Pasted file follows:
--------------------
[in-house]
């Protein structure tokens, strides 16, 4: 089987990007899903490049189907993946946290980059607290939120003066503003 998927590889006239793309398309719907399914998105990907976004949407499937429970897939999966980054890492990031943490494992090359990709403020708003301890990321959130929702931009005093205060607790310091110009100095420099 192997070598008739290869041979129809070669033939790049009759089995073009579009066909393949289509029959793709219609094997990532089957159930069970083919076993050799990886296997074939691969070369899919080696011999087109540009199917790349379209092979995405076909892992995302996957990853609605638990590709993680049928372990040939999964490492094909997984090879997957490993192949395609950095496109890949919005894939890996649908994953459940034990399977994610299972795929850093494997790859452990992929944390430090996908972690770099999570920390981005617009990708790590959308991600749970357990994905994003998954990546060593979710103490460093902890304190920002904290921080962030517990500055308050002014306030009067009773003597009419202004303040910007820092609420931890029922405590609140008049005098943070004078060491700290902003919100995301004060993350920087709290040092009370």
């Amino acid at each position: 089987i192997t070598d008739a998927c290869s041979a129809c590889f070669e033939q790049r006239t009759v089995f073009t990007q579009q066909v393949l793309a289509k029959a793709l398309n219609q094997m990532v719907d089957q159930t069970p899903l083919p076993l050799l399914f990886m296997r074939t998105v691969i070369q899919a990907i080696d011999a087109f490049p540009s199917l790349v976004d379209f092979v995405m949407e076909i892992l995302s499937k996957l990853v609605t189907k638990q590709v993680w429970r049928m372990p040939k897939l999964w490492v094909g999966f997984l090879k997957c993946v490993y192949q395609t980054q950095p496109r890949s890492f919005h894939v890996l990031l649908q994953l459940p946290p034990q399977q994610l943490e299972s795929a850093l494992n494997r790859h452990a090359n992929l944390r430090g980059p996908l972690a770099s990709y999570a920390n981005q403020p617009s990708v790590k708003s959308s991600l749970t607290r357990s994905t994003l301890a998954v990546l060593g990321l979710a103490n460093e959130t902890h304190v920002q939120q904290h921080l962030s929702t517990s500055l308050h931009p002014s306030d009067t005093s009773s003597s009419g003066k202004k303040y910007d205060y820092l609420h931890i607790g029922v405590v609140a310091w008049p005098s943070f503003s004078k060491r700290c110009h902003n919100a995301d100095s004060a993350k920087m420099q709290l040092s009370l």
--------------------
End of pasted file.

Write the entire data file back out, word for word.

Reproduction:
[in-house]
């Protein structure tokens, strides 16, 4: 089987990007899903490049189907993946946290980059607290939120003066503003 998927590889006239793309398309719907399914998105990907976004949407499937429970897939999966980054890492990031943490494992090359990709403020708003301890990321959130929702931009005093205060607790310091110009100095420099 192997070598008739290869041979129809070669033939790049009759089995073009579009066909393949289509029959793709219609094997990532089957159930069970083919076993050799990886296997074939691969070369899919080696011999087109540009199917790349379209092979995405076909892992995302996957990853609605638990590709993680049928372990040939999964490492094909997984090879997957490993192949395609950095496109890949919005894939890996649908994953459940034990399977994610299972795929850093494997790859452990992929944390430090996908972690770099999570920390981005617009990708790590959308991600749970357990994905994003998954990546060593979710103490460093902890304190920002904290921080962030517990500055308050002014306030009067009773003597009419202004303040910007820092609420931890029922405590609140008049005098943070004078060491700290902003919100995301004060993350920087709290040092009370």
């Amino acid at each position: 089987i192997t070598d008739a998927c290869s041979a129809c590889f070669e033939q790049r006239t009759v089995f073009t990007q579009q066909v393949l793309a289509k029959a793709l398309n219609q094997m990532v719907d089957q159930t069970p899903l083919p076993l050799l399914f990886m296997r074939t998105v691969i070369q899919a990907i080696d011999a087109f490049p540009s199917l790349v976004d379209f092979v995405m949407e076909i892992l995302s499937k996957l990853v609605t189907k638990q590709v993680w429970r049928m372990p040939k897939l999964w490492v094909g999966f997984l090879k997957c993946v490993y192949q395609t980054q950095p496109r890949s890492f919005h894939v890996l990031l649908q994953l459940p946290p034990q399977q994610l943490e299972s795929a850093l494992n494997r790859h452990a090359n992929l944390r430090g980059p996908l972690a770099s990709y999570a920390n981005q403020p617009s990708v790590k708003s959308s991600l749970t607290r357990s994905t994003l301890a998954v990546l060593g990321l979710a103490n460093e959130t902890h304190v920002q939120q904290h921080l962030s929702t517990s500055l308050h931009p002014s306030d009067t005093s009773s003597s009419g003066k202004k303040y910007d205060y820092l609420h931890i607790g029922v405590v609140a310091w008049p005098s943070f503003s004078k060491r700290c110009h902003n919100a995301d100095s004060a993350k920087m420099q709290l040092s009370l």